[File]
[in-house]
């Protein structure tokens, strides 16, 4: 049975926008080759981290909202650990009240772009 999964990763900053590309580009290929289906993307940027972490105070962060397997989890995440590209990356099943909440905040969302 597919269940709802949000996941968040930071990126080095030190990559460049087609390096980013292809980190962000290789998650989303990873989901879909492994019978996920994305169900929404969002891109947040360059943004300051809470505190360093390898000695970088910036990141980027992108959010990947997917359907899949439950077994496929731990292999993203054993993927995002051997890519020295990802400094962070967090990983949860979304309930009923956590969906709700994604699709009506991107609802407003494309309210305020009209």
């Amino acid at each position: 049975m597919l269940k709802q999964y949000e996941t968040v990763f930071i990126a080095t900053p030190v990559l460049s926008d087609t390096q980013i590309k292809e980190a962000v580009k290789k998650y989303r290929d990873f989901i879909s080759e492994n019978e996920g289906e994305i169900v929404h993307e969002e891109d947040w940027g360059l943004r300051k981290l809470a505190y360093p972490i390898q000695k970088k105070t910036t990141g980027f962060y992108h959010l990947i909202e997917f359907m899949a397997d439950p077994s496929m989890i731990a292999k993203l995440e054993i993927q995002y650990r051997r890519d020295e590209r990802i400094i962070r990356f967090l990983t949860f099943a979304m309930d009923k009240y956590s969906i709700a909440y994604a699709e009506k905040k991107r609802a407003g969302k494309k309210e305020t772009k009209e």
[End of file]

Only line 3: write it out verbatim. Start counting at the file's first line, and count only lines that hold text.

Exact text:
């Amino acid at each position: 049975m597919l269940k709802q999964y949000e996941t968040v990763f930071i990126a080095t900053p030190v990559l460049s926008d087609t390096q980013i590309k292809e980190a962000v580009k290789k998650y989303r290929d990873f989901i879909s080759e492994n019978e996920g289906e994305i169900v929404h993307e969002e891109d947040w940027g360059l943004r300051k981290l809470a505190y360093p972490i390898q000695k970088k105070t910036t990141g980027f962060y992108h959010l990947i909202e997917f359907m899949a397997d439950p077994s496929m989890i731990a292999k993203l995440e054993i993927q995002y650990r051997r890519d020295e590209r990802i400094i962070r990356f967090l990983t949860f099943a979304m309930d009923k009240y956590s969906i709700a909440y994604a699709e009506k905040k991107r609802a407003g969302k494309k309210e305020t772009k009209e």